Aston Martin shares plumbed new depths this morning as the firm reported a first half loss of £78.8m, blaming a slowing global market and tumbling UK and European sales.
The troubled car maker is still reeling from a profit warning last week which slashed its market value in half. But in early morning trading today shares fell a further 16 per cent to hit a record low of 478p.
Aston Martin’s pre-tax loss of £78.8m for the first six months of the year follows a £20.8m profit this time in 2018. Revenue slumped four per cent to £407m.
Sales from dealerships to customers rose 26 per cent, but wholesale business only rose six per cent.
While sales to the Americas grew 54 per cent and Chinese business increased 39 per cent, Aston’s core market in the UK dried up, with a sales decline of 17 per cent. Europe and the Middle East also suffered a 19 per cent drop.
Why it’s interesting
Chief executive Andy Palmer this morning repeated last week’s statement that the company was taking steps to “improve efficiency”. However, he still has not given details of how Aston Martin will do this, raising question marks for its 850 manufacturing employees in Britain.
He also told investors the firm had braced for Britain’s October exit from the European Union. This morning, the Society of Motor Manufacturers and Traders reiterated guidance that a no-deal Brexit would be catastrophic for the UK car manufacturing industry.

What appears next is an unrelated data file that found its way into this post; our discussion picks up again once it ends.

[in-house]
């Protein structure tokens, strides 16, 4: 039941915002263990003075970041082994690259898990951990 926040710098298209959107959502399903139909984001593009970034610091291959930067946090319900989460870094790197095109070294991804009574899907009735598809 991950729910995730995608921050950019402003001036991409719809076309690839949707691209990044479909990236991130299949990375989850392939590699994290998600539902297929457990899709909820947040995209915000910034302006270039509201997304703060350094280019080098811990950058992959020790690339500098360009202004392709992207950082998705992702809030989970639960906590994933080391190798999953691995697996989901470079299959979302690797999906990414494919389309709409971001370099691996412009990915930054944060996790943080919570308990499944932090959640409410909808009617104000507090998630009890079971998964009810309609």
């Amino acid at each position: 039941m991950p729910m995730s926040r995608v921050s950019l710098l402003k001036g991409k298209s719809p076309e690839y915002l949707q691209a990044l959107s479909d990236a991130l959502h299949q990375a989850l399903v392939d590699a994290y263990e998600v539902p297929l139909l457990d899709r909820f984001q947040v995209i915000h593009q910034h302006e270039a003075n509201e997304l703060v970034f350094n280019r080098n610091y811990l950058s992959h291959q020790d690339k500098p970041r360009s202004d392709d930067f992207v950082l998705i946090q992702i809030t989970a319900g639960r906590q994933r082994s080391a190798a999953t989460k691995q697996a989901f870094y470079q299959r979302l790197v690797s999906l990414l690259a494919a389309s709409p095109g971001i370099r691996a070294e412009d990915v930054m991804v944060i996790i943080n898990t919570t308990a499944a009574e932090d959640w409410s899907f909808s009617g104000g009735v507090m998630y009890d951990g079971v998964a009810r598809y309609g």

But Aston Martin’s problems also lie in a lack of demand in its key British and European markets, which Palmer today said he was “disappointed” about.
Aston Martin’s stock market value has plunged since its float last year. Shares hit the market in October at 1,900p, but have since collapsed to less than one-third of that price.
Aston Martin’s plunging market value has led many to question whether its initial public offering (IPO) was ill-advised.
CMC Markets analyst Michael Hewson said: “The pre-IPO optimism of late last year has become a distant memory, with investors undergoing a significant reality check”.
What Aston Martin said
Palmer said: “We are disappointed that our projections for wholesales have fallen short or our original targets impacted by weakness in two of our key markets as well as continued macro-economic uncertainty.
“Accordingly, we have taken action to reduce wholesale guidance for 2019. We are also improving efficiency across the business, whilst protecting the brand.”